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The Government is likely to spend millions of shillings to build a fresh data system to capture learners’ details under the new competency-based curriculum.

Fresh details reveal that the National Education Management Information System (NEMIS), in its present design, is unable to accurately capture accurate data for learners and schools. State Department for Implementation of Curriculum Reforms PS Fatuma Chege confirmed to members of parliament that NEMIS it has issues.

“I found issues being raised about NEMIS when I joined the ministry… But we need a new database for our function of monitoring and evaluating learners across the entire education system,” said Chege.  According to Chege, the new system would cost an additional  Sh572 million.

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“Our funding request was raised to Sh911.90 million. This leaves us with a deficit of Sh572.60 million,” said Chege.

This revelation gives some information regarding the cost of Competency-Based Curriculum under the new education system. Chege listed six top challenges her department is facing on the implementation of the new curriculum, among them being inadequate funding of the activities in her office.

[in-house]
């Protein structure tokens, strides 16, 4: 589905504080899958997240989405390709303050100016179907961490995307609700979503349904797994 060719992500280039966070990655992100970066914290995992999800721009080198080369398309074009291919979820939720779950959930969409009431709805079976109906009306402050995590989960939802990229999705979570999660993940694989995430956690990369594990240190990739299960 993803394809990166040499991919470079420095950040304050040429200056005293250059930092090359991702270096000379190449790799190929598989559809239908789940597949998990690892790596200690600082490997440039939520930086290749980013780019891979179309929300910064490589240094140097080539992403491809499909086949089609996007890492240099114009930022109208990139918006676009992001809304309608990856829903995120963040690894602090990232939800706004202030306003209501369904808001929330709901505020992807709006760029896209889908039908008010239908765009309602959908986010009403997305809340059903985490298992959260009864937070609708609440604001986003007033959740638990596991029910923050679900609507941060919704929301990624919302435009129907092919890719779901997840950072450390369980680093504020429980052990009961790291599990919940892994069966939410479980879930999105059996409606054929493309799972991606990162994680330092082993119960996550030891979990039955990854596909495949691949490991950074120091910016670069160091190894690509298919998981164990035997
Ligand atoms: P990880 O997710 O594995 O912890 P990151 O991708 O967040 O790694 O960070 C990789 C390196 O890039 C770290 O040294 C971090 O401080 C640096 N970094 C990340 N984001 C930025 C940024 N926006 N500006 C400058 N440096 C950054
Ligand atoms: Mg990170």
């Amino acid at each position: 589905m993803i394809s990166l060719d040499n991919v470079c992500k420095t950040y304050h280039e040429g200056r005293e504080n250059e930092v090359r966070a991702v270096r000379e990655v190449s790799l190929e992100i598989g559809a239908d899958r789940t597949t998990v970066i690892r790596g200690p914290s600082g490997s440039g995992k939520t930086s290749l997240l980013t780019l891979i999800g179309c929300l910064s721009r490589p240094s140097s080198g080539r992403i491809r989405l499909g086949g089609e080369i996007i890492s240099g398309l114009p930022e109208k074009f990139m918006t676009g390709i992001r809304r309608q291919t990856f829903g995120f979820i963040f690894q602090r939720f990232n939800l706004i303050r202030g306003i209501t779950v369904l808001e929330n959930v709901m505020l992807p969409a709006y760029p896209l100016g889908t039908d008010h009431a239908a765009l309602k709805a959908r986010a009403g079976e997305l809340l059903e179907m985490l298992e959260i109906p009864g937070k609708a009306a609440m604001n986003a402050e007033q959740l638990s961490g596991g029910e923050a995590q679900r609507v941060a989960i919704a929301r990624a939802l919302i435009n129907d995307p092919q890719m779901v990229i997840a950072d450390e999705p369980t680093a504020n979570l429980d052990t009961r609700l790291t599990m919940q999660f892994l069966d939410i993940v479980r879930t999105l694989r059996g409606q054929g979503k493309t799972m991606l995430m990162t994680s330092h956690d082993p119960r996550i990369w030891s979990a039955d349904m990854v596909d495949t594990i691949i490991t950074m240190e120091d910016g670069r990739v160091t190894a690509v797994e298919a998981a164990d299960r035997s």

Other hiccups she said are emergent policy concerns, which necessitate strengthening of collaborations with stakeholders, including county governments, sports and talent development entities. She also cited inadequate staffing, weak technical capacities for monitoring and evaluation of curriculum reforms among education management staff and general misinformation about curriculum reforms.

What, however, stood out is the challenge on uncoordinated data sources. Chege’s concerns were supported by  the deputy director quality assurance and standards, Kezzia Wandera, who said said that NEMIS only aligns itself to primary and secondary education and does not take care of pre-primary, tertiary and university education.

“We would want a one-stop shop of data from pre-primary, all the way to tertiary and universities. This is how we shall be able to holistically execute the mandate we have been assigned,” said Wandera.

This means that the multi-million system launched in 2017 when Fred Matiang’i was the Education Cabinet Secretary may be abolished and more money pumped into a new system. According to CBC task force report, each learner should be given a tracking number at Grade 3 after sitting school-based assessments.

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